Ancient cities of Uzbekistan were located on the ancient Silk Road, the trading route between China and the West. The route took its name from silk, the commodity most in demand in Europe from China during the Roman period. Some of the most influential and savage conquerors came and ruled these lands.
Alexander the Great set up at least 8 cities in Central Asia between 334 – 323 BC before the caravans began traveling through the Silk Road after around 138 BC China opened its border to trade. Between 484 – 1150 Huns, Turks and Arabs came from the west and the latest brought with them a new religion of Islam.
Many mosques and Madrassahs were built in Uzbekistan cities of Samarkand, Bukhara and Khiva during this period, including remaining structures of the Samanids. Most of the cities were destroyed during the invasion of the Genghis Khan in 1220. Later Timur, known also as Tamerlane, resurrected once famous cities by using the labor of slaves and artists captured during successful crusades. Timur conquered Persia, captured Baghdad, and lead expeditions to Anatolia and India. Most of the architecture that is found in Samarkand was build by Timur and his grandson Ulugbek.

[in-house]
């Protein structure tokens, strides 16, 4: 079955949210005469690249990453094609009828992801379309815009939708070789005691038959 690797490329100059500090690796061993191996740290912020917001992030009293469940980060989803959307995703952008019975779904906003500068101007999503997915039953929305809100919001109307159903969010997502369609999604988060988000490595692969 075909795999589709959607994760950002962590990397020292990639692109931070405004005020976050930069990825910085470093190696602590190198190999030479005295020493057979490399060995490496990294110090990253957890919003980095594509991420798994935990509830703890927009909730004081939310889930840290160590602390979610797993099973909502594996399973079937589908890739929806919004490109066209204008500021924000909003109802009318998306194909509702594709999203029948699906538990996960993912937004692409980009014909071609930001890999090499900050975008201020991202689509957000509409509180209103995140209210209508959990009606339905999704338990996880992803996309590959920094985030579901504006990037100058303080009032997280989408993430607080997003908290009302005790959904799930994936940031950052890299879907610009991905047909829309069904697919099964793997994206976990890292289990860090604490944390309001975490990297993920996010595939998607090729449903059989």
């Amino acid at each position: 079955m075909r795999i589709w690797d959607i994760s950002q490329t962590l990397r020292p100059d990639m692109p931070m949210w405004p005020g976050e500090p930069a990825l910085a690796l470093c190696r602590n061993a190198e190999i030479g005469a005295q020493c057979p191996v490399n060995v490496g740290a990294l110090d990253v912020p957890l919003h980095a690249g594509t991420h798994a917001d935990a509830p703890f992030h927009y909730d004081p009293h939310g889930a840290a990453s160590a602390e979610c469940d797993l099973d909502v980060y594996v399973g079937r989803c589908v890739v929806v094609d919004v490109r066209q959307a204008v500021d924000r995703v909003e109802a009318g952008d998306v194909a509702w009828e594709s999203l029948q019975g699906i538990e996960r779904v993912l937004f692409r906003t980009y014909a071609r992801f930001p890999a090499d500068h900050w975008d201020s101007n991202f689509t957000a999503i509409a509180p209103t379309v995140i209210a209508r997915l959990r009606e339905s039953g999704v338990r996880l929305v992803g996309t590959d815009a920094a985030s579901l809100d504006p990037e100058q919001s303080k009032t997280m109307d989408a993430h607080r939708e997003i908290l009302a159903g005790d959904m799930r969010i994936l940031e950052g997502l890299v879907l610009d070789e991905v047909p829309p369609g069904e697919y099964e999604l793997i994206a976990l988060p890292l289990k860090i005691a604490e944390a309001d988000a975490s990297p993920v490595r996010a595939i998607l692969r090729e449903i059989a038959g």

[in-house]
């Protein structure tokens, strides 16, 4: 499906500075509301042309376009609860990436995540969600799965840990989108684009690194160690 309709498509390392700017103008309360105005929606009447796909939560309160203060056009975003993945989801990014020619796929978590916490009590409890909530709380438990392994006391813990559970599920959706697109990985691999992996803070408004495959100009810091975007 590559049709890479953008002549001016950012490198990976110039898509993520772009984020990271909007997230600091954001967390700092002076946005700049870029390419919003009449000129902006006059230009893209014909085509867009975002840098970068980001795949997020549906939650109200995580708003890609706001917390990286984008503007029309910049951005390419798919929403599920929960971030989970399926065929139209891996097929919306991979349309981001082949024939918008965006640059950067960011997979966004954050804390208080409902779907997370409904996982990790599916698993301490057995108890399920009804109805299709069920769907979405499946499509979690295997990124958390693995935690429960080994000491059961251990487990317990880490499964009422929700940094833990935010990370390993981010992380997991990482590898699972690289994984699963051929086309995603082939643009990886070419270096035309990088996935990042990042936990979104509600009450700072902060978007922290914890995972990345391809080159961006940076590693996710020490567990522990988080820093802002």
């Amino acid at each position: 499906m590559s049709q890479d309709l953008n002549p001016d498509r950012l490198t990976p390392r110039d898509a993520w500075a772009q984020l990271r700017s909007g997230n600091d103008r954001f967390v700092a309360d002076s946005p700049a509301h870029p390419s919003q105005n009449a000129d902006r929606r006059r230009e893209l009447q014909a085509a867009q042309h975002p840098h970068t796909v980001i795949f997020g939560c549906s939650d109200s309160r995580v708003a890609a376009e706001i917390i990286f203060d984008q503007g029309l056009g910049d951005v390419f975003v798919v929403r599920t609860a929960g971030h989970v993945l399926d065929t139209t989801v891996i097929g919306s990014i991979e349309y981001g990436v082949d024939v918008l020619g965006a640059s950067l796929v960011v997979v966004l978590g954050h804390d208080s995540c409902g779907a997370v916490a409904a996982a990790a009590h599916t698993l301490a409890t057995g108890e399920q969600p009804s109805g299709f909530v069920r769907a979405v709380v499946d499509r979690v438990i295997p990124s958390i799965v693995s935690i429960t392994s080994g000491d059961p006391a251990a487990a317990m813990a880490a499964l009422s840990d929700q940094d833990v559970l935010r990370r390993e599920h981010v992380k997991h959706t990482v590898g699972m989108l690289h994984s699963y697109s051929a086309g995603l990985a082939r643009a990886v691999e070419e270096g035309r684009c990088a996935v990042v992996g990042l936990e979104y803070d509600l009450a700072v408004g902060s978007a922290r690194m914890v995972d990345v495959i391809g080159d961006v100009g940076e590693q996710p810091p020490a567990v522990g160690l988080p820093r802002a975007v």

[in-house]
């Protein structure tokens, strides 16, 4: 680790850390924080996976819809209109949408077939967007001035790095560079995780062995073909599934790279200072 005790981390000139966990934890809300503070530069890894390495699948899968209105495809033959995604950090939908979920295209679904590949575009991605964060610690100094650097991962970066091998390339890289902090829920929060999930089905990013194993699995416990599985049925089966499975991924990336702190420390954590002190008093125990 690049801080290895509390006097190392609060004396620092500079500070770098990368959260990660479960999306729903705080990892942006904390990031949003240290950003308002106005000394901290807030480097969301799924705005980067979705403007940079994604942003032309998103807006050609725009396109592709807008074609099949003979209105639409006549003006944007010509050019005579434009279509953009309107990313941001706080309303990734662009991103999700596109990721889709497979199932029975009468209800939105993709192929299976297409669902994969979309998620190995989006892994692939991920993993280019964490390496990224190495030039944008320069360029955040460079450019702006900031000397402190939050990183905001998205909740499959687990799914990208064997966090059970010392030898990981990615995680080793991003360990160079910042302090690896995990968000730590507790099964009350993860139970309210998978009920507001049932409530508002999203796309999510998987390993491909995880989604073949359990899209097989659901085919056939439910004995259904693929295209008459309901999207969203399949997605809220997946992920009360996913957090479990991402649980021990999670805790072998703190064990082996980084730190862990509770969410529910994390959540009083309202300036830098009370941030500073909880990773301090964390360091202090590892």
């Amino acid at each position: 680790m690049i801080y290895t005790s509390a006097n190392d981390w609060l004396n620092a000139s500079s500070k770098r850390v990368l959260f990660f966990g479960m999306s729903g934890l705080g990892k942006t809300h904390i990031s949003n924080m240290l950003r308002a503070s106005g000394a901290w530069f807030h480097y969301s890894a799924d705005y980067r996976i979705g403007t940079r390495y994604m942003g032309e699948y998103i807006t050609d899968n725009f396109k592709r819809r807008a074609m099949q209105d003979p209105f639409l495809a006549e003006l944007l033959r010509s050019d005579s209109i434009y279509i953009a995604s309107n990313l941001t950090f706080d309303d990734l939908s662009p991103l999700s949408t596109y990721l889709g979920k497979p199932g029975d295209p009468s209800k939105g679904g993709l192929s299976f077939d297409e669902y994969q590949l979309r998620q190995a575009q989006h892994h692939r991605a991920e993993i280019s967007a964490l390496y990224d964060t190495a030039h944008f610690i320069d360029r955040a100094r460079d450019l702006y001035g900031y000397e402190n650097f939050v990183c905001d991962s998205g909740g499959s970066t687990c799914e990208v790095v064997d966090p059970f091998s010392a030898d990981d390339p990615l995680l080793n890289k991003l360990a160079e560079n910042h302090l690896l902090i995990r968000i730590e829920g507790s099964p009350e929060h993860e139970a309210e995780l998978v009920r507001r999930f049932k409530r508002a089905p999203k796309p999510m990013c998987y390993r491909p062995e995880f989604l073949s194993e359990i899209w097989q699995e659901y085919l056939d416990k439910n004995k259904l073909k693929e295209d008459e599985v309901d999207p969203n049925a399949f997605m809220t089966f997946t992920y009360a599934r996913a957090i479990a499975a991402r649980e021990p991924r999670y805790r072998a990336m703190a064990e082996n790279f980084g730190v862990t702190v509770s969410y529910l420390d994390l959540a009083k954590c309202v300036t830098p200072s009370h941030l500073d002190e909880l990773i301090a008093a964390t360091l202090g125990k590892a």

The major cities in Uzbekistan are: Tashkent, Samarkand, Bukhara, Shakhrisabz, Khiva, Karshi, Urgench, Termez, Nukus and Fergana Valley Cities(Fergana, Margilan, Andijan, Kokand, Namangan):
– Tashkent is probably the oldest city of Uzbekistan founded during the 1st century BC. First the Mongols and then the Timurids ruled Tashkent until the late 15th century. Today, Tashkent is the capital city of Uzbekistan.
– Samarkand is one of the oldest Uzbek cities. This city was founded during the middle of the first century BC , formerly named as Marakanda and later known as Afrosiab. It was the capital of the powerful ‘State God’ – Emir Timur. Most of the monuments of Samarkand was build by Timur and his grandson Ulugbek.
– Bukhara was established in the 8th century. Originally it was center of an expanding Islamic kingdom and gradually became the core region for trade and education center well known in Central Asia. Bukhara is replete with fine Islamic architecture.
– Khiva is best known as a museum city. The age of this city is approximately 900 years. It developed as a modern city in the 19th century. This city has many scientific centers of astronomy, mathematics, and medicine since decades. The narrow streets with small courtyards through the wooden carved doors alongside are the unique features of the city.